In UNCITRAL, states have broken through the impasse of the incrementalist and systemic reformer camps. They have all agreed that they want to pursue systemic reform, but they have different ideas about what that entails and what to prioritise. In broad terms, agreement seems to be coalescing around three main blocks of reforms: updating some of the procedural rules; enacting some sort of optional structural changes for dispute settlement; and creating a mechanism to support developing states with handling their treaties and disputes. Not every state is supportive of every proposal, but most seem open to pursuing all three in a (somewhat) simultaneous fashion.
That leaves an important question, which is starting to bubble up on the side lines of the negotiations: how might these different reforms fit together? Instead of treating the proposals as oppositional, could a flexible framework be developed that would allow multiple reforms to be developed over time in order to create a more holistic approach? What would this look like? What are the component parts or building blocks and how might they fit together?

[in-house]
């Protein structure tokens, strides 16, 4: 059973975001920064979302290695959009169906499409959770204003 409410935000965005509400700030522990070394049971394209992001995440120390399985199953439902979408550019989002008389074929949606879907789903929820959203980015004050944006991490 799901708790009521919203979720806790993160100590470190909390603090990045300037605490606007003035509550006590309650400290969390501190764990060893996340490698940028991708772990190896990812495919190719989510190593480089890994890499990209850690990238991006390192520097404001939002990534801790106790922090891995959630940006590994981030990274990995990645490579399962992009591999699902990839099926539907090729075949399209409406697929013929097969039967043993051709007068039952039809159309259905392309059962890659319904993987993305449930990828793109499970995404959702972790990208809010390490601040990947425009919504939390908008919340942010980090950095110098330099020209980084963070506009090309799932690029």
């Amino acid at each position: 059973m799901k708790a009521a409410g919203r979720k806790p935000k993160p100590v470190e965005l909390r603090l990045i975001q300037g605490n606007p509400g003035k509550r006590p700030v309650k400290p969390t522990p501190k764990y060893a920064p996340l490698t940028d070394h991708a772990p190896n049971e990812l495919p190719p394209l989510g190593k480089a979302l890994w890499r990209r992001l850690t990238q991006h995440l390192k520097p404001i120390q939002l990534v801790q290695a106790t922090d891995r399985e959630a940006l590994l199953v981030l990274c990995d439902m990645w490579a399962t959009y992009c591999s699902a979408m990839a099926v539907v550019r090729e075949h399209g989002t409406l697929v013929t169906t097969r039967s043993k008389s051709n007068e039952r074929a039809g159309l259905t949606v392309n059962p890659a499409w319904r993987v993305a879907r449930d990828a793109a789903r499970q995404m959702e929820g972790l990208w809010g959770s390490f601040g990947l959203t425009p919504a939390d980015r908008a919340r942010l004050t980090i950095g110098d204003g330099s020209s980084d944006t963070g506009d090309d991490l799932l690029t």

Here we provide our initial thoughts on how to visualise a flexible framework for ISDS reform and how these more centralised reforms might operate within the wider more decentralised field. The framework we present is not simply a descriptive synthesis of the discussions to date, but rather a way to look at the various options raised in their entirety — including how they overlap and relate to one another.
Friday, November 15, 2019
Roberts & St. John: UNCITRAL and ISDS Reform: Visualising a Flexible Framework
Anthea Roberts (Australian National Univ. - Regulation & Global Governance) & Taylor St. John (Univ. of St. Andrews - International Relations) have posted UNCITRAL and ISDS Reform: Visualising a Flexible Framework. Here's the abstract: